We spent quite a lot of time in Vientiane, as we got stuck waiting for our visas to Myanmar. We got there on Thursday afternoon, so on Friday early in the morning we rented two bicycles and went to the embassy. It turned out, though, that there was some holiday and the embassy was closed, which meant for us that we would have to spend here almost the whole week.
After six days of crossing the countryside on a motorbike, Vientiane seemed noisy and crowded. The first two days we burrowed ourselves in our hotel, going out practically only for dinner. We had plenty of time, so we decided to postpone the sightseeing for the next days
I still had problems with my stomach, and the thought of going to Myanmar sick was quite scary.
The second day I had stomachache and at night could not sleep due to the pain. We were in a big, rather modern city, so we decided to go to a hospital and see if it’s not something serious. Around midnight we go to a small emergency hall of a nearby hospital, the first one we found in google. Fortunately, one of the doctors spoke some english. I filled in some papers and laid down on a bed in one common room. It was gloomy, strange and very quiet. Some children and old people laid connected to a drip not separated even with some screen. I guess it comes without saying that we were the only foreigners, so we caught the whole attention. After a short exam that consisted of measuring my blood pressure and temperature and a quick examination of my belly the doctor said that nothing serious was happening to me. I got some pills and they told me that if the pain doesn’t stop I should make some test for the presence of parasites. During the next days each visit in the toilet was a mystery. The ache stopped, and the worms didn’t catch my attention 🙂
Vientiane doesn’t look like a capital. There are no spacious majestic buildings and squares, the temples don’t impress too much. It’s crowded, but much less than in Phnom Penh or Hanoi. Along the river there is a pleasant promenade, where locals stroll and go jogging. In this area there is a night market as well, nevertheless, all you can buy there are some cheap clothes, fake watches and perfumes and rather dull souvenirs.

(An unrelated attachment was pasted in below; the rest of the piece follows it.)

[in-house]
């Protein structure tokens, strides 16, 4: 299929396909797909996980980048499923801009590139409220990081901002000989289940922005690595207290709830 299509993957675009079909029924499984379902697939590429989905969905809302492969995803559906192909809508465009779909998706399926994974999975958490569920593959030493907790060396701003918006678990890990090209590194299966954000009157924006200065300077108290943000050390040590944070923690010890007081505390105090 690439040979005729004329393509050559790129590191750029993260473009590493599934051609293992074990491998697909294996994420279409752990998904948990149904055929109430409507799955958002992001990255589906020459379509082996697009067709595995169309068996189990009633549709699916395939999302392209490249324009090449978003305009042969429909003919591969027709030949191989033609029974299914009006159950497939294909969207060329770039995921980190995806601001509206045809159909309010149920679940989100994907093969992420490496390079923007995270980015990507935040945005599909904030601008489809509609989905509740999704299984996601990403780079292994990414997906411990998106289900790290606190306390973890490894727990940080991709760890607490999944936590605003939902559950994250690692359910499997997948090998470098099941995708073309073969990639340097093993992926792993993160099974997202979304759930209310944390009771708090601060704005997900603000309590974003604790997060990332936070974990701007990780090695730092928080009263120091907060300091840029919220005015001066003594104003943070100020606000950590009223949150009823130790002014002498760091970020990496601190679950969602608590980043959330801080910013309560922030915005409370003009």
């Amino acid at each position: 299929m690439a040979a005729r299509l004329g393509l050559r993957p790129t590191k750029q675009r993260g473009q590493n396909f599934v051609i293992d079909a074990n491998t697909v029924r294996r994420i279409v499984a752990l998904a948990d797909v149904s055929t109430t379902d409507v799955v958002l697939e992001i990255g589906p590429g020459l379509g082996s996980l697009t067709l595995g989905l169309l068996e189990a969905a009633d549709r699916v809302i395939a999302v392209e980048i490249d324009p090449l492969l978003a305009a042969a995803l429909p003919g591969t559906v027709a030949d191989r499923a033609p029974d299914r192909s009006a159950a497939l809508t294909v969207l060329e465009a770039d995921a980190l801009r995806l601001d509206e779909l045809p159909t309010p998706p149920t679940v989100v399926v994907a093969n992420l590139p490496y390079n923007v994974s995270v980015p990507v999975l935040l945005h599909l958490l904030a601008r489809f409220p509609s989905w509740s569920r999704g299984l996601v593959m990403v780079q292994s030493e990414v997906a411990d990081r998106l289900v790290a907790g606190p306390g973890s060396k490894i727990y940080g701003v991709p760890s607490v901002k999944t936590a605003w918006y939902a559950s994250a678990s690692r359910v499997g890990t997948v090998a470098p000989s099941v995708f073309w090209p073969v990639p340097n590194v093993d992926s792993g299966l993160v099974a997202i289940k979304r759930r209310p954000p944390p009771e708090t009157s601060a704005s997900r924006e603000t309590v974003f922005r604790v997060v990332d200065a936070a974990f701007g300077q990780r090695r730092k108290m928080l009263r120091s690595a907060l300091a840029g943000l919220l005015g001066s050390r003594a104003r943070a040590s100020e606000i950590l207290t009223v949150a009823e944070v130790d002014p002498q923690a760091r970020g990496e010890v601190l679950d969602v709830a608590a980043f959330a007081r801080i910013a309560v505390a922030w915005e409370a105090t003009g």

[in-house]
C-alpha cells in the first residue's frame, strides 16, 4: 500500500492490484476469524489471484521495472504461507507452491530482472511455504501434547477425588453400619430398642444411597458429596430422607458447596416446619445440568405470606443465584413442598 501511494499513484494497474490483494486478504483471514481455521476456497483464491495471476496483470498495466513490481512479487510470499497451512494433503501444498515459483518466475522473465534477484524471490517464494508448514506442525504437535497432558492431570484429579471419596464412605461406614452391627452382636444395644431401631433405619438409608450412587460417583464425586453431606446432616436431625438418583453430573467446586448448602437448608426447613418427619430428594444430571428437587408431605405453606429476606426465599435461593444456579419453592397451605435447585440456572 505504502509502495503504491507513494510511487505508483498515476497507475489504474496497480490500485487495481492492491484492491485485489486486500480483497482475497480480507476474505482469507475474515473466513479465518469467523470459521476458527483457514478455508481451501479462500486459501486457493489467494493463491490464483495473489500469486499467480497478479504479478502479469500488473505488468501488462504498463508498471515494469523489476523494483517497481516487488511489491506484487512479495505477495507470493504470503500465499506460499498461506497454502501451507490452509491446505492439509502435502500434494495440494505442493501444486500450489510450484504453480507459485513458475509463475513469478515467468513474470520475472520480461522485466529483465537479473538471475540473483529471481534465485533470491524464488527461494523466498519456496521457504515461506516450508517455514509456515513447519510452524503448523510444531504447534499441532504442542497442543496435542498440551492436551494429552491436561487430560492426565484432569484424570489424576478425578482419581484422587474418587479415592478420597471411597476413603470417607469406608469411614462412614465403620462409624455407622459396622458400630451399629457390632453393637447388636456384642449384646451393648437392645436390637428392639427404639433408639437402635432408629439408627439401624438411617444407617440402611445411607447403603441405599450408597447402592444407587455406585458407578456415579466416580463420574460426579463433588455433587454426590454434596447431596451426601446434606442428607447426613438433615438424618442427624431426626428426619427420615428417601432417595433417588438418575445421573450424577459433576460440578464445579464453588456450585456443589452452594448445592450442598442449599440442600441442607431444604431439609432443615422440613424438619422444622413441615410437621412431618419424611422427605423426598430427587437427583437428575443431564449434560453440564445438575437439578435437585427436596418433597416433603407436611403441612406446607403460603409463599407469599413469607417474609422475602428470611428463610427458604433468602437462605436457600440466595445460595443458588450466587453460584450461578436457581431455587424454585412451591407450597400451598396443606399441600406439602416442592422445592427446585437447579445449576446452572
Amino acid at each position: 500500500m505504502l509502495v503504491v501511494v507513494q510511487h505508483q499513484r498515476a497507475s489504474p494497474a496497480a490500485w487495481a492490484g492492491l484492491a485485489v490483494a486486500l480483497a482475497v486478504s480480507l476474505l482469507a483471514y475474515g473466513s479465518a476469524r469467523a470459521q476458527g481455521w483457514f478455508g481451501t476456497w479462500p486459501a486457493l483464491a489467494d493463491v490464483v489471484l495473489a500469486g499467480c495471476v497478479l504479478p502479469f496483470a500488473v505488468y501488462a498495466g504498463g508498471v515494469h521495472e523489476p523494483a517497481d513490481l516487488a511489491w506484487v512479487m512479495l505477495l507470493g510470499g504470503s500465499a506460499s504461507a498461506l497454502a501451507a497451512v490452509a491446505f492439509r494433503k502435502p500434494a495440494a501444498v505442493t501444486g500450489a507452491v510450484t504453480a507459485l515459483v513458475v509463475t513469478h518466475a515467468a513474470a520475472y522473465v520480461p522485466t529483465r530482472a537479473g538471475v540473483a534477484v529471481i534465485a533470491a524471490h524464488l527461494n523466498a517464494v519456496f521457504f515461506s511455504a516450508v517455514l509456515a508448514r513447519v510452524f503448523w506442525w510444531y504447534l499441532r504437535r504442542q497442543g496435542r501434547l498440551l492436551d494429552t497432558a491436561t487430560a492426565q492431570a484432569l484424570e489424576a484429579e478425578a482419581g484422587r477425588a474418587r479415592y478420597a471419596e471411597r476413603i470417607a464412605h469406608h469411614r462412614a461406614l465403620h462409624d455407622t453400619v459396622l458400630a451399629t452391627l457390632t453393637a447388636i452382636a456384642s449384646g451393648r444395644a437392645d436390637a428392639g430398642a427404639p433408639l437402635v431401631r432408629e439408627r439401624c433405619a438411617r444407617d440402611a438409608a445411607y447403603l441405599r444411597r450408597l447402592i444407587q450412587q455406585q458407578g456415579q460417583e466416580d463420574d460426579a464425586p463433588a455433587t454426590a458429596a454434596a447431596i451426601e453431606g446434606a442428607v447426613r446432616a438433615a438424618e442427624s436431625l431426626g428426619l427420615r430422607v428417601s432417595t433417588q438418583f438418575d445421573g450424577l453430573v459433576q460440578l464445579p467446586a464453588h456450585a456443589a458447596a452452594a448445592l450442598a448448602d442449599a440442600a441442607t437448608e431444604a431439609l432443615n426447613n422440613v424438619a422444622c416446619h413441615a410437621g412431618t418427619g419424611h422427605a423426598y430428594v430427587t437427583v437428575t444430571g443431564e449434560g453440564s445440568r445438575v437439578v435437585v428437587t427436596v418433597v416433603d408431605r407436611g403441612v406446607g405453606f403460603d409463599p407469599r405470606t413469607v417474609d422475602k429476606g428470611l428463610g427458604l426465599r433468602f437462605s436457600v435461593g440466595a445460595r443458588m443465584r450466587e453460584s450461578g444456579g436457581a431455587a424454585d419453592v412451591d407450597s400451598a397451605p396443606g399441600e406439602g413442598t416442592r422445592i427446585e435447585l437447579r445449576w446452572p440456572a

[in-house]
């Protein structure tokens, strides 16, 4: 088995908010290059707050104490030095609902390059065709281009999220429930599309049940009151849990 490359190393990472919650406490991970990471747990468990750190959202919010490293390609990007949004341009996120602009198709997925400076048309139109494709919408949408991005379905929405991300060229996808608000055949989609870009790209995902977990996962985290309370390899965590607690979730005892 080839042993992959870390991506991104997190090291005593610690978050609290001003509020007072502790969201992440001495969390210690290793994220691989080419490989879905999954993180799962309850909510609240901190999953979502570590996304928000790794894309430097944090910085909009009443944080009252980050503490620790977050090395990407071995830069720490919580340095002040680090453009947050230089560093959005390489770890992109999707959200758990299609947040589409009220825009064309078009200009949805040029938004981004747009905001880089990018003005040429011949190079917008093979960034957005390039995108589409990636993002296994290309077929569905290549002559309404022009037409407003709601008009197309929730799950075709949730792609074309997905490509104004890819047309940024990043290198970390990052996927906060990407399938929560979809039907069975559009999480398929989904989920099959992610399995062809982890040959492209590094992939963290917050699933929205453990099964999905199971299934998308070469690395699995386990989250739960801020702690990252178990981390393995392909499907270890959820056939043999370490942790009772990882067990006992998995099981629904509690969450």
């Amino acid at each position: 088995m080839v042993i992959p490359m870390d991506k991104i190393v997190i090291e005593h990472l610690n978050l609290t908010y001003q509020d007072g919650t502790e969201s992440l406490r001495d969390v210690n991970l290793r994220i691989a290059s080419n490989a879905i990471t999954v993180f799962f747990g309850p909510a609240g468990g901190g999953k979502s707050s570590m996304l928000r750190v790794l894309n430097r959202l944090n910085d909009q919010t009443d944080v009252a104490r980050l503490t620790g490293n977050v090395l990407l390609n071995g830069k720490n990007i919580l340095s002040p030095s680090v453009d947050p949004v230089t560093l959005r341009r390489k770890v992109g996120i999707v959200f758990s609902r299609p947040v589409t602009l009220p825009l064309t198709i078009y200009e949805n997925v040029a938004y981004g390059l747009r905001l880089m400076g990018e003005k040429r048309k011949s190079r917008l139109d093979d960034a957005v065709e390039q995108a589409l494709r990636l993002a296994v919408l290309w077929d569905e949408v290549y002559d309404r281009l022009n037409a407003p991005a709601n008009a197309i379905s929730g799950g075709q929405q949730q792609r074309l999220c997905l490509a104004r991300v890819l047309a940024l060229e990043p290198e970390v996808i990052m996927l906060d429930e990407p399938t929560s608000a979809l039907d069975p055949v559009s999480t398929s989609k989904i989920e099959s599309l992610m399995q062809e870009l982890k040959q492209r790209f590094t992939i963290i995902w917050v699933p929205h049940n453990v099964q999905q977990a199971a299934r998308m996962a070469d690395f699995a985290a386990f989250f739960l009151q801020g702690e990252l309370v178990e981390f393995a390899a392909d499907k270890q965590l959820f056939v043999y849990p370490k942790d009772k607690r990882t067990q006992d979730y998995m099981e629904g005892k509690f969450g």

One night we met our friend Peter, with whom we had went out a couple of times in Luang Prabag. We split our ways there, he went to try the famous tubing, kind of a rafting on a huge inflated tyre with some drinking pit stops in Vang Vieng, we went south-east on a motorbike. We ended up partying again. Around midnight we went to a local club with electro music and lots of neon lights.
We also did a nice motorbike trip to Buddha Park, Xieng Kuang, a small park situated around 30km from the city, with many hindu-buddhist statues created by a yogi-priest-shaman in 1958. Odd monsters, goddesses with many limbs and statues of Buddha in different forms… Walking around the park I noticed an old man, strangely dressed, with his face painted with white paste, sitting still cross-legged playing a flute, as though we was in a trance. When I came back to show him to Renato, he hid in his tiny wooden hut. Odd thing.
In Vientiane you can visit Patuxai, a local version a Arc de Triomphe. It’s not particularly pretty, but functions as a landmark of the commercial district of Vientiane and as a good view point, as you can climb to the summit for nice panoramic views over the capital.
We had lots of time in Vientiane, but ended up visiting only one temple, Wat Si Saket, believed to be the Vientiane’s oldest surviving temple (built only in 1824, though). It has some beautiful wall paintings inside the main building and lots of tiny, brown sculptures of Buddha.
I have to admit that we didn’t really make good use of the time we had in Vientiane due to the delay with our visas to Myanmar. The city didn’t tickle my fancy and that’s why I wasn’t motivated to discover other attractions and temples.
More photos from Laos here.